Assessment in the Netherlands, two tests were carried out. In the first place, an expert appraisal
was carried out on the curricular validity of the test with respect to the Dutch RME-based
intended mathematics curriculum for junior secondary schools. Six experts were invited to assess
the test items. The experts were from (1) a research institute for mathematics curriculum
development, (2) the national institute for curriculum development, (3) the national institute for
educational measurement, (4) an in-service training institute, (5) a pre-service training institute,
and (6) from the association of mathematics teachers. The appraisal showed that the experts
considered eight out of twelve tasks to match well with the intended mathematics curriculum
(Vos, 2002). These eight tasks comprised all five mathematical tasks, but also three tasks from a
hybrid of science and mathematics: Dice, Calculator, Folding, Around the Bend, Packaging,
Rubber Band, Shadows and Plasticine. The other four tasks were from biology, physics and
chemistry. These four tasks were maintained in the test to preserve the sequence of test items, but
they were not considered relevant for the measurement of mathematics achievement.
Besides the expert appraisal, the curricular validity was additionally checked on mathematization,
through an assessment grid, especially designed for modelling and applying mathematics, as in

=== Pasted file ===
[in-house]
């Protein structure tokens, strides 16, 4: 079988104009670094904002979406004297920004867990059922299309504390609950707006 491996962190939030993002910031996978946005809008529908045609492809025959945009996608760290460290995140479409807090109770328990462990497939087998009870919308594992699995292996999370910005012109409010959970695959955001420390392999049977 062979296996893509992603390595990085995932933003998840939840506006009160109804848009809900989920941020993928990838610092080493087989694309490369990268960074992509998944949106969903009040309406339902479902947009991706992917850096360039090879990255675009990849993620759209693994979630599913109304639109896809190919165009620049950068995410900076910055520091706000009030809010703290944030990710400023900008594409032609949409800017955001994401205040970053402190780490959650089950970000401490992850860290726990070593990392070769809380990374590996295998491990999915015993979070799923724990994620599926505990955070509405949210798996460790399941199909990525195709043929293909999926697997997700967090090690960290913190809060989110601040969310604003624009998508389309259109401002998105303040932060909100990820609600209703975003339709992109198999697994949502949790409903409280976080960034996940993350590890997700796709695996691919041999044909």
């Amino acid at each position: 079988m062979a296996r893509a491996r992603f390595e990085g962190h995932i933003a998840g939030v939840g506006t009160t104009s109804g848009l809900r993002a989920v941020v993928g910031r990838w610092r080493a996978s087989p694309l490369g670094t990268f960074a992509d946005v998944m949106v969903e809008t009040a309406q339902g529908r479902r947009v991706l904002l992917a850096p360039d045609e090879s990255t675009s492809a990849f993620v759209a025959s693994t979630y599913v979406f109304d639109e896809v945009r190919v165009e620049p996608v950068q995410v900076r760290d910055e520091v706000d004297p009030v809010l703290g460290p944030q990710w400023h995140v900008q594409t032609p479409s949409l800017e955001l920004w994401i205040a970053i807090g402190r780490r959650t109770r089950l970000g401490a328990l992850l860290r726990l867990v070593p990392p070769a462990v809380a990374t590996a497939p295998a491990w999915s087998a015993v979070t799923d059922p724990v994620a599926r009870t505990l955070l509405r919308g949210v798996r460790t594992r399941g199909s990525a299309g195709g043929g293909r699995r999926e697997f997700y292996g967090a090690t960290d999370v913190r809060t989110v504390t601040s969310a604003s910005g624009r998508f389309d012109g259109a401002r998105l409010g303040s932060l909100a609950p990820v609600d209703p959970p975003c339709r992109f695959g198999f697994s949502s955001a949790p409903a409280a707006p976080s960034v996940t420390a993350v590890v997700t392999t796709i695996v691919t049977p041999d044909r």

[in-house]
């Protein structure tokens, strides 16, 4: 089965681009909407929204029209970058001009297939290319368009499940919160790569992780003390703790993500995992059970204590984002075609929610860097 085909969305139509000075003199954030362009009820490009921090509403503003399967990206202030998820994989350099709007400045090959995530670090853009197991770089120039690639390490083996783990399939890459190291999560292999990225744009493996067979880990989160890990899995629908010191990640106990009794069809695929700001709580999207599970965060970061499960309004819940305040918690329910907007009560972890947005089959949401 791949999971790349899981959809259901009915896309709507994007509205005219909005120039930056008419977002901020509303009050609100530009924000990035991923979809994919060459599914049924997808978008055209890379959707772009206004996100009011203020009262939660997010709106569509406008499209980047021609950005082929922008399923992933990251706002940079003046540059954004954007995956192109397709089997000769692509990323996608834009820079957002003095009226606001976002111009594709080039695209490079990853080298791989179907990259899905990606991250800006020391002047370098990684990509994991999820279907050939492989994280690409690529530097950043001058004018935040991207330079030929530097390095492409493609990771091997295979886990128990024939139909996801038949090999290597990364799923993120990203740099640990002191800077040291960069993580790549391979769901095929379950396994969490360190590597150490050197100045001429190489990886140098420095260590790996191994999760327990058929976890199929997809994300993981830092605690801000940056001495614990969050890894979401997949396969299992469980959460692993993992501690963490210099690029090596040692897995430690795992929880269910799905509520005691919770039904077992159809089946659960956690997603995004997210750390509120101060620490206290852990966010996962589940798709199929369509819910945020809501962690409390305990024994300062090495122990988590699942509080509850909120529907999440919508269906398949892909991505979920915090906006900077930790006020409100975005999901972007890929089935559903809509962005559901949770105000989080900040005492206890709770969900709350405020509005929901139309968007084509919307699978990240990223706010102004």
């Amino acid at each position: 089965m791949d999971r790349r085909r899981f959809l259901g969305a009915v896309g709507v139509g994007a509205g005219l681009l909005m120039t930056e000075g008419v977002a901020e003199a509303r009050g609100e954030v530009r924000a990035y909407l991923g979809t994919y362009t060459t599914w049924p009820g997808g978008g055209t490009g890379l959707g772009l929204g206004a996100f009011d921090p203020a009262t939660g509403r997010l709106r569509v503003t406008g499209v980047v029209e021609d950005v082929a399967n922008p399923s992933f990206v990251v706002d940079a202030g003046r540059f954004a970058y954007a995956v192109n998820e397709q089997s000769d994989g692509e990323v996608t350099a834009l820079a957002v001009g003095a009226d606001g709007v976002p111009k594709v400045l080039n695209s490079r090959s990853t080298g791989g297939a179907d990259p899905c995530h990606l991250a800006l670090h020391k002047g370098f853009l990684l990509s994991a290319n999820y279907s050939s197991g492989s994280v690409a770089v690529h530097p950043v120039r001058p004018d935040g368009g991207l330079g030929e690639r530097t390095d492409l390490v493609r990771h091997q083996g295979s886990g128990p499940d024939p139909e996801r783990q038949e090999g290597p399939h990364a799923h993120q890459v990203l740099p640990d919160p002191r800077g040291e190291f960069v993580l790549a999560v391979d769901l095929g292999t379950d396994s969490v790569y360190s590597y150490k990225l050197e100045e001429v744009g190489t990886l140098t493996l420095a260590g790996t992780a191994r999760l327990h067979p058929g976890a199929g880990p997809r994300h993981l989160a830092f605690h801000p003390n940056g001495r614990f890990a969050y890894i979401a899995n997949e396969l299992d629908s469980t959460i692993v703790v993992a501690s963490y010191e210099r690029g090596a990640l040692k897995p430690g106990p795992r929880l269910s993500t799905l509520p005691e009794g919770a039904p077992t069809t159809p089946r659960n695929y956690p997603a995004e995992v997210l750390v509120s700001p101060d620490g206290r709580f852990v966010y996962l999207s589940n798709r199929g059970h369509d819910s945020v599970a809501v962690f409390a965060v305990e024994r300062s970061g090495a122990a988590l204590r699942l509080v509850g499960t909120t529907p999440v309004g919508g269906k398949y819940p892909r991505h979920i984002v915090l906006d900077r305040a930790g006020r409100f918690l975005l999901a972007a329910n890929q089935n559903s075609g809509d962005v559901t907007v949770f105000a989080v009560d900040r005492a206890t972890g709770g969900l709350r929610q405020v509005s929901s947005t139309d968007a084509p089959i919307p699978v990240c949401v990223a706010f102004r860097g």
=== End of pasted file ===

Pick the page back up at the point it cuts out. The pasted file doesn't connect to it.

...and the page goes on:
Kitchen and Williams (1993). The grid contained the following assessment categories: modelling,
rewriting (generalizing and simplifying), interpreting, and reflecting. All test items were allocated
to one of these categories. If appropriate, an item could be fitted into two categories, but then the
weight of that item would be spread. Two curriculum experts (a researcher and a teacher trainer)
were asked to categorize all test items independently. Their inter-rater score was 87% and their
average results are reported in Table 1. For comparison, a standard written RME-based test for
the same level of schooling was analyzed through the same procedure. It was the Afsluitingstoets
voor de Basisvorming 1999 (Final test for the core curriculum 1999), which is developed by the
National Institute for Educational Measurement. The TIMSS Performance Assessment showed to
spread well over the grid. The item categories for modelling and reflecting are better covered in
the TIMSS Performance Assessment. As a result, the TIMSS Performance Assessment can be
considered valid on its spread of mathematization activities.

Table 1: Percentage of test items in a mathematization category, comparison between the TIMSS
Performance Assessment and a standard, written test based on the curriculum.
                                                            Rewriting
                                     Modelling   Generalizing      Simplifying   Interpreting   Reflecting
 TIMSS Performance Assessment          35             20                14            16           15
 Standard written test                 19             25                13            38            6



Results and discussion